When five surviving abductees, allowed home without their families in October 2002, decided not to go back to Pyongyang, the coffin lid was firmly hammered on.
The abductees want their families to be allowed to join them in Japan. Pyongyang demands the five return to North Korea first, and Tokyo says negotiations are stalled until the issue is resolved. The abduction issue blocks normal relations with Pyongyang and was a stumbling block in last week's failed six-party talks.
Suggestions that the North snatched, and possibly murdered, as many as 150 Japanese citizens at the height of the Cold War, are widely circulated in a public discussion tinged with hysteria.
It is now difficult to remember the hopes raised by Mr Koizumi's decision to visit Pyongyang, which at the time was compared to President Richard Nixon's landmark 1972 trip to Red China.
Bilateral relations have returned to deep freeze, old hatreds on both sides have resurfaced and the Japanese Foreign Office mandarins who put the summit together have been shunned and attacked at home as "traitors".
North Korea has stepped up its nuclear weapons programme, Japan has promised to respond in kind, and at the centre of the whole mess are this former bank worker, his wife and their daughter.
Plucked at random from millions of other people in a hateful fluke of Cold War politics, these unassuming parents have become the face of the abductee issue. When Shigeru Yokota weeps for his daughter on national television and pleads that Pyongyang reveal what happened to her, Japan listens.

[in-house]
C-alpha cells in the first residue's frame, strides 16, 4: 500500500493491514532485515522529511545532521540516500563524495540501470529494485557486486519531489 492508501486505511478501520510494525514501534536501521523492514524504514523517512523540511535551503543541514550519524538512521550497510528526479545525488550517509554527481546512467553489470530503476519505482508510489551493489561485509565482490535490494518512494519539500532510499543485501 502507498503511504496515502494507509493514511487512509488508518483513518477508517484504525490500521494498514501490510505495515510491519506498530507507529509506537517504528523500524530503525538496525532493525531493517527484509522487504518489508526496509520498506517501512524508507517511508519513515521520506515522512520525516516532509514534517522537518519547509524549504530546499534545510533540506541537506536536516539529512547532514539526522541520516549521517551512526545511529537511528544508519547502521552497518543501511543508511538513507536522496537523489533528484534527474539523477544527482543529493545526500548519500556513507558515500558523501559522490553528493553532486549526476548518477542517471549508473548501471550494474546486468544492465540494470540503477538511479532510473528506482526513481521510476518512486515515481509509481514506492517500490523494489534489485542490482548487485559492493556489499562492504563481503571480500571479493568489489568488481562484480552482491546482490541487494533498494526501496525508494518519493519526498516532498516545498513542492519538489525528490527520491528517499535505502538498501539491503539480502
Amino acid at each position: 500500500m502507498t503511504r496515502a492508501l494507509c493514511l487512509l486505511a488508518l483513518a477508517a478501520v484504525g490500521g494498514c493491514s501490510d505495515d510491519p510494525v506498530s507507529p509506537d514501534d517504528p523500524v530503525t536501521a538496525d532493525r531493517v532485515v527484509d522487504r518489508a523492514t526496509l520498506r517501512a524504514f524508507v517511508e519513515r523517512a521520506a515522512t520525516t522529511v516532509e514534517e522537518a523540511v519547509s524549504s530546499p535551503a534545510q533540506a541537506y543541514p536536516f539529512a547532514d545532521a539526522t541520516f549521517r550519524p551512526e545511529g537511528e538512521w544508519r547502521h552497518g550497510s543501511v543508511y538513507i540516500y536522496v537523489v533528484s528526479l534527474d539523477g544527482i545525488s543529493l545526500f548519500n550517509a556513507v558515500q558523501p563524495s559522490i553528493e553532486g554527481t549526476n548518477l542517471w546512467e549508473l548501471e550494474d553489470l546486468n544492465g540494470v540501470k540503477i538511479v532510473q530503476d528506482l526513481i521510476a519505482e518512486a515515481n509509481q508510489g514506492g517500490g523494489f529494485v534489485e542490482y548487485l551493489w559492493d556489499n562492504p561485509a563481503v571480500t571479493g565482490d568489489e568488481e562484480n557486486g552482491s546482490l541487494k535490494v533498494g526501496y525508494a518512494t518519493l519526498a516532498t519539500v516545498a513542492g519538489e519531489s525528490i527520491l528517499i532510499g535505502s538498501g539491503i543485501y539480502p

The past 18 months waiting for confirmation that their daughter is alive or dead have been unbearable, Mr Yokota says. "We keep hearing rumours. In July, we heard the remaining family members would be coming home, then again in September and on the first anniversary of the returnees' homecoming.
"We've also been told everybody has been killed. The hardest thing has been watching the parents of the abductees die before they meet or learn what happened to them."
Of their daughter and granddaughter, who speaks only Korean and who may not even know her mother is Japanese, there is nothing more official from Pyongyang.
The nightmare 18 months has taken its toll on the Yokotas, who look worn from the endless campaigning, television appearances and speeches, and on their politics, which have hardened distinctly over the past 12 months, mirroring the steady move to the right of Japanese public opinion.
Once supporters of negotiations without conditions with Pyongyang, the couple now says Japan must get tougher and stop relying on the United States and China to mend relations with its troublesome neighbour.
"The government needs to tell the Koreans to return our loved ones and tell us clearly what has happened or we will introduce economic sanctions and stop food aid," Mr Yokota says.
He also has little time for those who say Japan is to blame for the crisis because it broke its agreement with Pyongyang to send the abductees back. "Nobody knows who made this agreement or what sort of agreement it was," he says.
"Nothing was written, or signed. And it wasn't the Japanese government that decided the abductees would not return to North Korea, it was their families in Japan. The government decided that rather than go against them it would support them."